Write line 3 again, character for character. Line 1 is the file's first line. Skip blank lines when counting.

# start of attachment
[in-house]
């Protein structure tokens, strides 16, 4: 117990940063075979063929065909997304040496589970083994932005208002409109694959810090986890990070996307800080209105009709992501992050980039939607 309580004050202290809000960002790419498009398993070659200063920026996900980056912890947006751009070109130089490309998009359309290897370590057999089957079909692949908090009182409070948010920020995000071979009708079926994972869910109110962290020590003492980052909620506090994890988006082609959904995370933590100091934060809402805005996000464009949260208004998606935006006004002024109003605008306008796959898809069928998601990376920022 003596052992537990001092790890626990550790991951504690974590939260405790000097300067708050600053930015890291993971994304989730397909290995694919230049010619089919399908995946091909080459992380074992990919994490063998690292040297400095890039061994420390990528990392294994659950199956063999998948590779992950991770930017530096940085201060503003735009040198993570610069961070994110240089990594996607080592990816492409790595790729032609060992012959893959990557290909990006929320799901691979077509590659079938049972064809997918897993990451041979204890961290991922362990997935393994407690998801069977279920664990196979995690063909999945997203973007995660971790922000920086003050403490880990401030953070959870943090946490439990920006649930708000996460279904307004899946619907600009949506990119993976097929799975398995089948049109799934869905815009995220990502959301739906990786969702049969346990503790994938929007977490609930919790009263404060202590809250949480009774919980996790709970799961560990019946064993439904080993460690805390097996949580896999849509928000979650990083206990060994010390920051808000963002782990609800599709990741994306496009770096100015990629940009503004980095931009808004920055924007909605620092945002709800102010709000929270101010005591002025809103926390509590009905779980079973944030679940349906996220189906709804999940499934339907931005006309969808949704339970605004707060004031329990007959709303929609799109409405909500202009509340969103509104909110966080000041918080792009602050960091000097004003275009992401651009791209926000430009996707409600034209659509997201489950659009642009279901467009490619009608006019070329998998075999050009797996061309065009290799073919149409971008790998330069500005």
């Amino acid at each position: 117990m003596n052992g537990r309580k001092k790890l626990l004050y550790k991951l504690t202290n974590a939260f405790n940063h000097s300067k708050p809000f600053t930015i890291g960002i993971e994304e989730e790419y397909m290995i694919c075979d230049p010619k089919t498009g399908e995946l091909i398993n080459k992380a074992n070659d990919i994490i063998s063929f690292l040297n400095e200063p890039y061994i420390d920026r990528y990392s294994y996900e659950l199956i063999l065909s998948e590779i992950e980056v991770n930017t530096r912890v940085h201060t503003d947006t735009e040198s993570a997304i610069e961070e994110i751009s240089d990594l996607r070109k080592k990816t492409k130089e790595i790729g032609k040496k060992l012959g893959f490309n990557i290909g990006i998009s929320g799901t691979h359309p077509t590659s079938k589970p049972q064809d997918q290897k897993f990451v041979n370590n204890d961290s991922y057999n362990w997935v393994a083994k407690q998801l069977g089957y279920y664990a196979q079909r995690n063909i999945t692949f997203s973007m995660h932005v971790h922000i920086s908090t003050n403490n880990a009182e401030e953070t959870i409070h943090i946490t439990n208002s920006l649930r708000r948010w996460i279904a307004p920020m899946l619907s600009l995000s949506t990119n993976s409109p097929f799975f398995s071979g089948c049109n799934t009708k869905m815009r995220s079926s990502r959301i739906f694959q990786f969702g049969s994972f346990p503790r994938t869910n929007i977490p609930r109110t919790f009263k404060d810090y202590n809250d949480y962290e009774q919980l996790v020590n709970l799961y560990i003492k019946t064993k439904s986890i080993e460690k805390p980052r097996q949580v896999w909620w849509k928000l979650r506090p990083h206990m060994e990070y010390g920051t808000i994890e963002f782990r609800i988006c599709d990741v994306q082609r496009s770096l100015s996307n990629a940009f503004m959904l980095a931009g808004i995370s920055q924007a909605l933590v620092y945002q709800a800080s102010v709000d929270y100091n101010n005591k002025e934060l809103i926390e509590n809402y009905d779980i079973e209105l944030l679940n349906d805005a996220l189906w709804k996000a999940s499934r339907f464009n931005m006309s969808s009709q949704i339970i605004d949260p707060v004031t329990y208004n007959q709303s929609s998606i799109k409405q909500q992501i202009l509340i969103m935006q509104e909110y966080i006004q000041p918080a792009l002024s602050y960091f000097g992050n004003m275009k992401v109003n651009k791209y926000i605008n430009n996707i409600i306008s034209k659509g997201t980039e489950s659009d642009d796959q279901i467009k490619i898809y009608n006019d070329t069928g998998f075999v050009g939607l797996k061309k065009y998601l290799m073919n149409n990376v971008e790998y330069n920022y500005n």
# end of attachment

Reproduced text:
């Amino acid at each position: 117990m003596n052992g537990r309580k001092k790890l626990l004050y550790k991951l504690t202290n974590a939260f405790n940063h000097s300067k708050p809000f600053t930015i890291g960002i993971e994304e989730e790419y397909m290995i694919c075979d230049p010619k089919t498009g399908e995946l091909i398993n080459k992380a074992n070659d990919i994490i063998s063929f690292l040297n400095e200063p890039y061994i420390d920026r990528y990392s294994y996900e659950l199956i063999l065909s998948e590779i992950e980056v991770n930017t530096r912890v940085h201060t503003d947006t735009e040198s993570a997304i610069e961070e994110i751009s240089d990594l996607r070109k080592k990816t492409k130089e790595i790729g032609k040496k060992l012959g893959f490309n990557i290909g990006i998009s929320g799901t691979h359309p077509t590659s079938k589970p049972q064809d997918q290897k897993f990451v041979n370590n204890d961290s991922y057999n362990w997935v393994a083994k407690q998801l069977g089957y279920y664990a196979q079909r995690n063909i999945t692949f997203s973007m995660h932005v971790h922000i920086s908090t003050n403490n880990a009182e401030e953070t959870i409070h943090i946490t439990n208002s920006l649930r708000r948010w996460i279904a307004p920020m899946l619907s600009l995000s949506t990119n993976s409109p097929f799975f398995s071979g089948c049109n799934t009708k869905m815009r995220s079926s990502r959301i739906f694959q990786f969702g049969s994972f346990p503790r994938t869910n929007i977490p609930r109110t919790f009263k404060d810090y202590n809250d949480y962290e009774q919980l996790v020590n709970l799961y560990i003492k019946t064993k439904s986890i080993e460690k805390p980052r097996q949580v896999w909620w849509k928000l979650r506090p990083h206990m060994e990070y010390g920051t808000i994890e963002f782990r609800i988006c599709d990741v994306q082609r496009s770096l100015s996307n990629a940009f503004m959904l980095a931009g808004i995370s920055q924007a909605l933590v620092y945002q709800a800080s102010v709000d929270y100091n101010n005591k002025e934060l809103i926390e509590n809402y009905d779980i079973e209105l944030l679940n349906d805005a996220l189906w709804k996000a999940s499934r339907f464009n931005m006309s969808s009709q949704i339970i605004d949260p707060v004031t329990y208004n007959q709303s929609s998606i799109k409405q909500q992501i202009l509340i969103m935006q509104e909110y966080i006004q000041p918080a792009l002024s602050y960091f000097g992050n004003m275009k992401v109003n651009k791209y926000i605008n430009n996707i409600i306008s034209k659509g997201t980039e489950s659009d642009d796959q279901i467009k490619i898809y009608n006019d070329t069928g998998f075999v050009g939607l797996k061309k065009y998601l290799m073919n149409n990376v971008e790998y330069n920022y500005n």